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Ikea Ibérica in Spanish cookie fine

Not long after the Spanish Data Protection Authority fined the Spanish Airline Vueling for unlawful use of cookies, the agency now imposes a fine on Ikea for placing cookies without obtaining valid consent from users.

Ikea Ibérica fined by Spanish DPA

Today (December 4, 2019), Ikea Ibérica was fined €10.000 by the Spanish Data Protection Authority (AEPD) for placing cookies on users’ computers and smartphones without informing them properly and without obtaining valid consent.
Cookies were set as soon as the users entered the website, not giving them an option to reject cookies. Moreover, Ikea Ibérica did not provide users with clear information on the purposes of cookies or personal data processing, only stating that cookies were used to provide users with a “better user experience”.
The AEPD has noted that the practice had not completely been stopped at the time of the press release (December 2019).

Why did Ikea get fined? Lack of valid consent!

In January 2019, the Spanish Data Protection Authority (AEPD) complained that a website placed cookies on the user’s computer/phone. Without obtaining free, specific, informed, and unambiguous consent as required by the LSSI and the GDPR when using tracking cookies (i.e., cookies that process personal data).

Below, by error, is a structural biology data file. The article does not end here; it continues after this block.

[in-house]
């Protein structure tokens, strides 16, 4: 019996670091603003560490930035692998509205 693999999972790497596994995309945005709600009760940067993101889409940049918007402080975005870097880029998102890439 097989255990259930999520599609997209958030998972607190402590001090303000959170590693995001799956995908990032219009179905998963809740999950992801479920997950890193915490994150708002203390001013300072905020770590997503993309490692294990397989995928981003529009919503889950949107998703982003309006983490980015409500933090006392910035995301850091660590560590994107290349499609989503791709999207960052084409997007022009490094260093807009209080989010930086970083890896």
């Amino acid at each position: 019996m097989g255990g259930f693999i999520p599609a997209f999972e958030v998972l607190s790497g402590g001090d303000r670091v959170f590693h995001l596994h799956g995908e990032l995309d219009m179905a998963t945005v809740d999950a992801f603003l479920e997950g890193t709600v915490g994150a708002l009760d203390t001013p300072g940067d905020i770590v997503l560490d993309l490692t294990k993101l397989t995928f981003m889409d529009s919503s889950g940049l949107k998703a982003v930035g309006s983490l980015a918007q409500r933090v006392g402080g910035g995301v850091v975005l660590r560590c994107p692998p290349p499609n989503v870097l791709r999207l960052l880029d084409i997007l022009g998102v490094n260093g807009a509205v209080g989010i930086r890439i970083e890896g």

The AEPD verified that the website placed 23 cookies, among them cookies from Google Analytics (_ga, _gat, _gid), Facebook (_fr), Twitter (personalization_id), and Adfrom.net (_uid).
Users were prompted with a cookie banner on the first entry, which stated that cookies were used to “make browsing much easier”. All cookies were placed well before the users clicked the only option in the banner: the ‘OK’ button.
Users were instructed to block cookies through browser settings, also including ‘strictly necessary’ cookies like, e.g., shopping cart cookies rendering the website impossible to use for a consumer.
Ikea Ibérica is fined for violating article 22.2 of Law 34/2002 of the LSSI (Services of the Information Society and Electronic Commerce).

How can you become GDPR cookie compliant?

You may use services, plugins, or platforms on your website for website traffic analysis, retargeting, or other purposes. In most cases, these ‘free’ services place tracking cookies in your users’ browsers to track their behavior across the internet for marketing purposes.
When you use these third-party cookies (e.g., Google Analytics, Facebook Pixel, Sleeknote, etc.), you are the data controller and thereby responsible for collecting and storing your users’ valid consent to cookies.
According to the ePrivacy Directive (cookie law) and the GDPR, when using cookies on your website, you have to:
  • Inform your visitors of cookies (who owns them; their purpose; lifespan).
  • Provide your visitors with the option to decline cookies (and tracking).
  • Hold back cookies before consent is obtained.
  • Do not assume consent with pre-ticked boxes.
  • Collect and store consents for 5 years (in case of inspection by DPA).

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Cookie Information’s Cookie Consent Solution provides your website with the necessary tools to become ePrivacy and GDPR compliant.
Our cookie pop-up:
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  • Stores user consents (in case of inspection by DPA)
By giving your users and potential customers the option to protect their data, you not only comply with the GDPR you also increase your brand value and build consumer trust.
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